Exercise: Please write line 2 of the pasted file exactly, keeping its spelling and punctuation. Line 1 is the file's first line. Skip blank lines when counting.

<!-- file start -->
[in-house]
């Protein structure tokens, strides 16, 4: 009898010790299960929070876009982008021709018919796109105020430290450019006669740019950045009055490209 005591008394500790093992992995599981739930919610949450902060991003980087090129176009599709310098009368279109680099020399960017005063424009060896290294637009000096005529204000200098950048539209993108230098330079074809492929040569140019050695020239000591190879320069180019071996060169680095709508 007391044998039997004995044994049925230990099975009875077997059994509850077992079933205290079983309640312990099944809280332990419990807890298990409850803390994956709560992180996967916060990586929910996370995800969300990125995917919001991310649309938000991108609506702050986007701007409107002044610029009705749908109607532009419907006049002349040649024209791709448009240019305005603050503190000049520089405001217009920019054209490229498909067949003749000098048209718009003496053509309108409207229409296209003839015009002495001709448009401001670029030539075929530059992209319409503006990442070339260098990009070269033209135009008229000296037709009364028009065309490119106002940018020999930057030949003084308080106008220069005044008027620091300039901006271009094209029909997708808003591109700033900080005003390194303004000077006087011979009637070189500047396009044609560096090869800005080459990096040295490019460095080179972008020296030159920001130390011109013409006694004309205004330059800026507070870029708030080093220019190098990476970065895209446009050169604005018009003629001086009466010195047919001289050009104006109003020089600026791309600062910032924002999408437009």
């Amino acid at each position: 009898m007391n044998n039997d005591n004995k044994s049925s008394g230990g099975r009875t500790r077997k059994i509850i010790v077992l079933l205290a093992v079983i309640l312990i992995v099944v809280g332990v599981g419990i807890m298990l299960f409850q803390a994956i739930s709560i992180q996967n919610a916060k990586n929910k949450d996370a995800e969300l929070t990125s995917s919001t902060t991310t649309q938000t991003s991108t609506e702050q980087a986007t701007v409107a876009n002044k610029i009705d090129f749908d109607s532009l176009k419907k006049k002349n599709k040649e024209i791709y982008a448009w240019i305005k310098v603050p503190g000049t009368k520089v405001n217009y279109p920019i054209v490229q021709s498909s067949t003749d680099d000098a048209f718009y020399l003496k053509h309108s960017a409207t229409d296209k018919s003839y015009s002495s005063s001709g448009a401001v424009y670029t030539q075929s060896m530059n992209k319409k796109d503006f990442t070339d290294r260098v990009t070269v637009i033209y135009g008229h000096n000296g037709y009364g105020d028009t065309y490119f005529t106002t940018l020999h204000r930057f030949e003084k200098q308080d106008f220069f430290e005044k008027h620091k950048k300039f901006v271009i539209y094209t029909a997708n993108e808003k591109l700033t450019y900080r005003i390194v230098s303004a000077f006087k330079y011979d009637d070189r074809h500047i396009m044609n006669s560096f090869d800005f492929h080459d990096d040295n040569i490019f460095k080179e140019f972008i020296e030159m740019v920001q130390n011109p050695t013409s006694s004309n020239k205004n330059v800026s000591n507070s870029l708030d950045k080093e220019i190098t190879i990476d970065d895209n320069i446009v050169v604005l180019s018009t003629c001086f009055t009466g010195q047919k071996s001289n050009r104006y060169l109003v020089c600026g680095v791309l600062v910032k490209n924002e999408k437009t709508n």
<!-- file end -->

């Protein structure tokens, strides 16, 4: 009898010790299960929070876009982008021709018919796109105020430290450019006669740019950045009055490209 005591008394500790093992992995599981739930919610949450902060991003980087090129176009599709310098009368279109680099020399960017005063424009060896290294637009000096005529204000200098950048539209993108230098330079074809492929040569140019050695020239000591190879320069180019071996060169680095709508 007391044998039997004995044994049925230990099975009875077997059994509850077992079933205290079983309640312990099944809280332990419990807890298990409850803390994956709560992180996967916060990586929910996370995800969300990125995917919001991310649309938000991108609506702050986007701007409107002044610029009705749908109607532009419907006049002349040649024209791709448009240019305005603050503190000049520089405001217009920019054209490229498909067949003749000098048209718009003496053509309108409207229409296209003839015009002495001709448009401001670029030539075929530059992209319409503006990442070339260098990009070269033209135009008229000296037709009364028009065309490119106002940018020999930057030949003084308080106008220069005044008027620091300039901006271009094209029909997708808003591109700033900080005003390194303004000077006087011979009637070189500047396009044609560096090869800005080459990096040295490019460095080179972008020296030159920001130390011109013409006694004309205004330059800026507070870029708030080093220019190098990476970065895209446009050169604005018009003629001086009466010195047919001289050009104006109003020089600026791309600062910032924002999408437009």